What happens to a book when it’s published posthumously, when there’s not even a finished manuscript, much less an author to send out like a shill wearing a Greek wedding dress? Who knows? What we do know: if they generate sales, publishers will publish them, regardless of their worth.
A new wave of posthumous books by iconic authors is stirring debate over how publishers should handle fragmentary literary remains. Works by Vladimir Nabokov, William Styron, Graham Greene, Carl Jung and Kurt Vonnegut will hit bookstores this fall. Ralph Ellison and the late thriller writer Donald E. Westlake have posthumous novels due out in 2010.
The posthumous works may generate as much controversy as enthusiasm. Many are incomplete or appear in multiple drafts, raising thorny questions about author intent. Others, dug up from the archives of authors’ early and less accomplished work, could be branded disappointing footnotes to otherwise lustrous literary legacies. An unfinished murder mystery by Graham Greene, which is being serialized in the literary magazine, “The Strand,” was slammed on the Los Angeles Times’s literary blog, Jacket Copy, as “a far cry” from Greene’s later works, such as “The Power and the Glory.”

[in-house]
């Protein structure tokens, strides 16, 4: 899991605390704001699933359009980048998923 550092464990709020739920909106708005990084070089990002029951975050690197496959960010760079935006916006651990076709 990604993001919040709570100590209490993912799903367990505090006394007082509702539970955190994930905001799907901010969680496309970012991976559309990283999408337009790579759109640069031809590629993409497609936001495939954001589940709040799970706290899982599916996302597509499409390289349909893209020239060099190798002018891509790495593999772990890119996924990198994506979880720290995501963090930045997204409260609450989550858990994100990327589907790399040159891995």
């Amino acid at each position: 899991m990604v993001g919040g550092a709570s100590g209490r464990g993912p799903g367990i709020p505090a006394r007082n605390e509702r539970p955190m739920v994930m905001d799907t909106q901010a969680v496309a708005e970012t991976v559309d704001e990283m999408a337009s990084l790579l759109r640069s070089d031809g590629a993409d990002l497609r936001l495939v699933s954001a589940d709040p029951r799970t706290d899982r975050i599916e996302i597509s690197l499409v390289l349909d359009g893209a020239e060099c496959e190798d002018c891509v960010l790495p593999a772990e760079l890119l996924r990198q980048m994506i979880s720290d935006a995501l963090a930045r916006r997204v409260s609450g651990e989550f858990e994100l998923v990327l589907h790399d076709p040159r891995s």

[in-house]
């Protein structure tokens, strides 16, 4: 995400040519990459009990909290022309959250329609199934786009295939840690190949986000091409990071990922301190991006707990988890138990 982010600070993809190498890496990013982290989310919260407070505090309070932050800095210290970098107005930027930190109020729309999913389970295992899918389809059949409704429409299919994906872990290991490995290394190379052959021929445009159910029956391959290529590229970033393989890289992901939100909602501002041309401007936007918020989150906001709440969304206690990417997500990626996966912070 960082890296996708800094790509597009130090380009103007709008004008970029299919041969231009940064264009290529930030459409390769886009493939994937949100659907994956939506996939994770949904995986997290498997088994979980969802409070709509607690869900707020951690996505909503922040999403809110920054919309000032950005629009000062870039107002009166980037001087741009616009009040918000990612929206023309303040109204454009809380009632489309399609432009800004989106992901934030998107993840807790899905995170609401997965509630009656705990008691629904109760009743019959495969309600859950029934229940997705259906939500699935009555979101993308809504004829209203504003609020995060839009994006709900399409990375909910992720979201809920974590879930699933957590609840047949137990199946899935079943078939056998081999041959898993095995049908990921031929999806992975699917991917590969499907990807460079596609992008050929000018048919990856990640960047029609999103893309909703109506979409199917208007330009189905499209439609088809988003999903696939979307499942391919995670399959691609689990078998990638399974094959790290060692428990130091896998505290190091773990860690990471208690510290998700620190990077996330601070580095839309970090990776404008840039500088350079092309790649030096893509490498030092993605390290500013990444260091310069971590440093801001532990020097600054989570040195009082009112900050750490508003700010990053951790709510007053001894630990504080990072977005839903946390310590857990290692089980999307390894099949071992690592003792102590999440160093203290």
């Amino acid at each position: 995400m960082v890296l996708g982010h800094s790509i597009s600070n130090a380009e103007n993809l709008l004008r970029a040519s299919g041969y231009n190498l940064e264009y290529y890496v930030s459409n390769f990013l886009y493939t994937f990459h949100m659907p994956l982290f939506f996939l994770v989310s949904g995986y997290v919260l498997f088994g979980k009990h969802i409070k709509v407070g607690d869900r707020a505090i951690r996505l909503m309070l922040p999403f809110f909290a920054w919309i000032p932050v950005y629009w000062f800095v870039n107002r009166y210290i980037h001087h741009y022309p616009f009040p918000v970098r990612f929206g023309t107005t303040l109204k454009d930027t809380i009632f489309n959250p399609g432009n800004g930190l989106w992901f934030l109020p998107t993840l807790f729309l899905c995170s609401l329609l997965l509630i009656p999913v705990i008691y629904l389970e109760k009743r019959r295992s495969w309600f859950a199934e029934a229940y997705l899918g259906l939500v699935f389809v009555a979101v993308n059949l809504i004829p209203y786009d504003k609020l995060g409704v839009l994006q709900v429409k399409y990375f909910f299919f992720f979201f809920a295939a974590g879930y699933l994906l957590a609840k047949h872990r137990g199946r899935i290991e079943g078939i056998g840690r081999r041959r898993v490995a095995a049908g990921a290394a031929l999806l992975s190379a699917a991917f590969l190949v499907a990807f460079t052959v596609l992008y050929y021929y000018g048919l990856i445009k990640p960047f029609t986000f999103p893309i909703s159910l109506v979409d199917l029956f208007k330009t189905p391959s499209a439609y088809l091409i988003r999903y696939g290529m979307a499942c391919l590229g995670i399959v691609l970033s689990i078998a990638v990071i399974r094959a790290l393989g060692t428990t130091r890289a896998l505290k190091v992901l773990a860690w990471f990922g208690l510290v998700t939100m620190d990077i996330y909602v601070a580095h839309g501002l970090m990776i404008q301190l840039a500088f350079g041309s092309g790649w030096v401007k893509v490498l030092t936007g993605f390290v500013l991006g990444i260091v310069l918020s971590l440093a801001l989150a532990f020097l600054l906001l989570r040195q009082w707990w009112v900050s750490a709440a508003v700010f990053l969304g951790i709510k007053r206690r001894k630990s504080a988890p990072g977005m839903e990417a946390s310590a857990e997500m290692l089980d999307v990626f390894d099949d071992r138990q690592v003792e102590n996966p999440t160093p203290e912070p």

While some attribute the surge in posthumous publications to macabre coincidence, others say publishers are more aggressively seeking works by famous dead authors because they have established audiencesâ€”an irresistible prospect for a struggling industry.